Africa's education landscape is opening up to new providers and new ideas. Students from a broad range of social and economic backgrounds are exploring the new freedoms offered by smart and feature phone technology, with the number of smartphone connections in Africa predicted to almost triple to 720m by the end of 2020. This suggests a range of new opportunities for education marketers, such as the option to include increased ‘unbundling' of the classic higher education package of teaching, content, and assessment, among what they put on offer.
In other words, African students are searching for a more suitable range of options just as universities within and outside of the continent are diversifying their means of delivery. For example, the Universities of Leeds and Cape Town are collaborating on a £494,000 research project into the relevance of traditional, campus-based degree programs in the age of the internet. Other African institutions are beginning to look further afield for similarly open-minded partners.
The continent’s “fourth industrial revolution” may have started a little later than in parts of the west, but the rate of growth in internet use is astonishing, and late entry is
a great chance to build on the achievements and discoveries of more developed regions.
If these are promising opportunities, they are also fast becoming necessities. Africa's population continues to boom, with its young population accounting for a 50-fold rise in higher education students since 1970. eLearning is a near-perfect way to shrink geographical distances and tuition fees alike while raising standards to international levels.
Combining consumer communication tools such as Skype and WhatsApp with dedicated educational software empowers students to learn on their own terms and to answer their own needs, which may be vastly different across the continent – and indeed, from the country from which any particular online degree has originated. As the health of the market indicates, the advantages of the unbundling of higher education more than make up for any perceived fragmentation of established curriculums or the bricks-and-mortar campus experience.
This is not to rule out the importance of international study, but rather to flag up the benefits of offering a range of options to African students, including online degrees, overseas study, and combinations of the two. The United States recently sent a mission to Africa to spread the word about overseas studentships, and countries such as Ghana are proactively investing in support for African students to study abroad. Ghana’s Deputy Minister for Education Sam Okudzeto-Ablakwa sees a two-way traffic of students between the US and Ghana as a window for potential research collaboration, and US institutions looking to globalize their reach will find a wellspring of untapped potential and enthusiasm in Ghana and beyond.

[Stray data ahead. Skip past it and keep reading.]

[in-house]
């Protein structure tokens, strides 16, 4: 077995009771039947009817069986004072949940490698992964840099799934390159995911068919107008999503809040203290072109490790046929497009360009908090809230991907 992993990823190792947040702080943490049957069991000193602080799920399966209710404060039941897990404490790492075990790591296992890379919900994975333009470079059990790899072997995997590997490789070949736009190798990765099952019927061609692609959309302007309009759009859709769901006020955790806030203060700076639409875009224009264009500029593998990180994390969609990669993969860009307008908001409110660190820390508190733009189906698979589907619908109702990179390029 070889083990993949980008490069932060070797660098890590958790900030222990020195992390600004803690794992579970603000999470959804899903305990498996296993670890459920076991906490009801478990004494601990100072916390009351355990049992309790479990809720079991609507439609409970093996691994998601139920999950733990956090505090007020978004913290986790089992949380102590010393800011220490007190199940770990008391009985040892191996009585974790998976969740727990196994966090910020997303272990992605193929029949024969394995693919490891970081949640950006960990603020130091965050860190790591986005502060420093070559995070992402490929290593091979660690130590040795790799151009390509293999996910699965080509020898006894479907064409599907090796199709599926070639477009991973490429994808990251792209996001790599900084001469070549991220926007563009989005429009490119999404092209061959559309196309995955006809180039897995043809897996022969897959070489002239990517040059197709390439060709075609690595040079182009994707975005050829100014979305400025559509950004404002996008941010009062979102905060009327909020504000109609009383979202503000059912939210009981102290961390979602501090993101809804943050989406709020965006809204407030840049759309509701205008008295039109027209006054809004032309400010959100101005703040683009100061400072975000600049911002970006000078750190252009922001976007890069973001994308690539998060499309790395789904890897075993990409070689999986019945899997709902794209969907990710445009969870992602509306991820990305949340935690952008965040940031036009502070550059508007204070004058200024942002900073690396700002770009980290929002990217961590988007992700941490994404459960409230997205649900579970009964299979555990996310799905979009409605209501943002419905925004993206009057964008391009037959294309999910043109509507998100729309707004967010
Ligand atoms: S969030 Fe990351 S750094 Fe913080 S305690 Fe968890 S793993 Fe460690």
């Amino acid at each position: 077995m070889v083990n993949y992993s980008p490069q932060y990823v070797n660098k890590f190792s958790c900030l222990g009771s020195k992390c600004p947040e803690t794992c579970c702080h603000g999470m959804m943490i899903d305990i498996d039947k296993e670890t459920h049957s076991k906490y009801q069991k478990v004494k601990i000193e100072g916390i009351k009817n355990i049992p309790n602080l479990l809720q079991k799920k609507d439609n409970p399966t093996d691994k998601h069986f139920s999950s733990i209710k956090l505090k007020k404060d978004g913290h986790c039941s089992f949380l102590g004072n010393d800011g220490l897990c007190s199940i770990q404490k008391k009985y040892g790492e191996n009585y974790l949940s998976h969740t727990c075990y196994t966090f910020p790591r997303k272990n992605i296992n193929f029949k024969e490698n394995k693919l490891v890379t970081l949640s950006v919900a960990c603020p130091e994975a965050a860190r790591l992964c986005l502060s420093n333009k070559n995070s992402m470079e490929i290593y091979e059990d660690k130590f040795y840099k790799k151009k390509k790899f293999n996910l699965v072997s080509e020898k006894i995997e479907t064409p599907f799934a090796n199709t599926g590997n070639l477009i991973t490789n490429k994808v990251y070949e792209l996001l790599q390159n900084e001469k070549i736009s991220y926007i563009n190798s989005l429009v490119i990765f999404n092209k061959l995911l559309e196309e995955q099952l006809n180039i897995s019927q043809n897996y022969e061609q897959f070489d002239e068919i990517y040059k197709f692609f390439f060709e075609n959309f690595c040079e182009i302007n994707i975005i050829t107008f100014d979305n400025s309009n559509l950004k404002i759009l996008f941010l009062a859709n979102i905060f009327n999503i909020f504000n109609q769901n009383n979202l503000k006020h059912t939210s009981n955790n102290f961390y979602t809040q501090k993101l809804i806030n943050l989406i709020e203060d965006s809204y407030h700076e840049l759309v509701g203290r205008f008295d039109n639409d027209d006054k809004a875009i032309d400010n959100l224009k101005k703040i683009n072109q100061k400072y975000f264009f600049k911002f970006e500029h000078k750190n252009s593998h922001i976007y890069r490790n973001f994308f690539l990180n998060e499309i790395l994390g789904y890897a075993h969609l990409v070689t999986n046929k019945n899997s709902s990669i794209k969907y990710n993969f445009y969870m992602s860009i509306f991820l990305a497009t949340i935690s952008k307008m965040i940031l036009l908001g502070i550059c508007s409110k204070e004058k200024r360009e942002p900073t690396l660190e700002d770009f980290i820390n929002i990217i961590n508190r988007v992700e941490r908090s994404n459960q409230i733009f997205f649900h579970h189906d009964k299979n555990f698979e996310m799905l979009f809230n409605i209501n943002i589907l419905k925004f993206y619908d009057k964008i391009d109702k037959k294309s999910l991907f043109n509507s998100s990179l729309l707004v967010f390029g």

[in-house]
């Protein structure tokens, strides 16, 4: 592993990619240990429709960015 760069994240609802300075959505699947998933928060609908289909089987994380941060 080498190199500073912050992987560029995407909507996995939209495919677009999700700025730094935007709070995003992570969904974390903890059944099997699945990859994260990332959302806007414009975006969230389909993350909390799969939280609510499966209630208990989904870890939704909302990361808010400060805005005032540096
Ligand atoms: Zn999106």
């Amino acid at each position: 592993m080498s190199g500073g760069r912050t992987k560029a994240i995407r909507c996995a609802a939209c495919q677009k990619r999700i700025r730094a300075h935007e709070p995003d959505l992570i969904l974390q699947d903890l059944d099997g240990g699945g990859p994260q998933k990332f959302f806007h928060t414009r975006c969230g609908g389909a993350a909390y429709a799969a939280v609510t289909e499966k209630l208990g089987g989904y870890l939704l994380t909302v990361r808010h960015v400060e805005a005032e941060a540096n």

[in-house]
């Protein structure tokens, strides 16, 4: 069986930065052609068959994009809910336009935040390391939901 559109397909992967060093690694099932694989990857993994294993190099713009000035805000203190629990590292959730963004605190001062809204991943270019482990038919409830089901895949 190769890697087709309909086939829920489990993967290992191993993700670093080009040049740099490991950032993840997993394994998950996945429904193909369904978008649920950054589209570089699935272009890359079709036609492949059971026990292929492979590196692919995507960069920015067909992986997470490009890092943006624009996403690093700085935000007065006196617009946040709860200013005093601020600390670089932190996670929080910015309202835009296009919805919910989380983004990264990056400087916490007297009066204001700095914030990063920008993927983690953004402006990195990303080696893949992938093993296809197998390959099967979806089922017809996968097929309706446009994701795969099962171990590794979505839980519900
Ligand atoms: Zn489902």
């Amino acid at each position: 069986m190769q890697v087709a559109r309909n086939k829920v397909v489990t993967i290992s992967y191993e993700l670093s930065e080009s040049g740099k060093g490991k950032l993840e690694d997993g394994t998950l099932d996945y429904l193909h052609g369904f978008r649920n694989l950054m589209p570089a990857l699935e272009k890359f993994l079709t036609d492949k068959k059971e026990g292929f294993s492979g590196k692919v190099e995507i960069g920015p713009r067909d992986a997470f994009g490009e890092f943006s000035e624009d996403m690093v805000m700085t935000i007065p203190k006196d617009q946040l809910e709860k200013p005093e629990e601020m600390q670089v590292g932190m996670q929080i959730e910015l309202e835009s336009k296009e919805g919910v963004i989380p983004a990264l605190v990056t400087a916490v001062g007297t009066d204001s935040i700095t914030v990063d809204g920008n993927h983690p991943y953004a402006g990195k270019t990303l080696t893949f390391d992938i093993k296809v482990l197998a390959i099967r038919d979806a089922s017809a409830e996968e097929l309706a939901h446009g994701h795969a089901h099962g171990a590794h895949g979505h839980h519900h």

That talent has always been there and now are the figures beginning to add up economically. African consumers spent $1 trillion in 2012, up from $364 million at the turn of the millennium – numbers that represent a rising middle class. They have money to spend, aspirations to pursue, and, increasingly, an internet connection with which to do so.
As of 2013, Senegal, Zambia, Zimbabwe, and Kenya each had eLearning growth rates of around 25% or more. The outlook is changing so rapidly that education marketers from outside the continent have their work cut out keeping up with evolving trends. But work they must, if they are to take full advantage of this promising market: local institutions such as African Virtual University (AVU) have corporate and NGO support to expand their eLearning capacities, while college after college opens their own virtual campus. Microsoft, Samsung, and the British Council are among the many and varied international organizations who have become involved with these enterprises in different capacities – providing everything from software and educational content to solar-powered internet hubs.
In other words, eLearning in Africa is at the crest of a phenomenal wave. Education actors who wish to become a part of this incredible movement should target their marketing to relevant regions as soon as possible in order to avoid being late.
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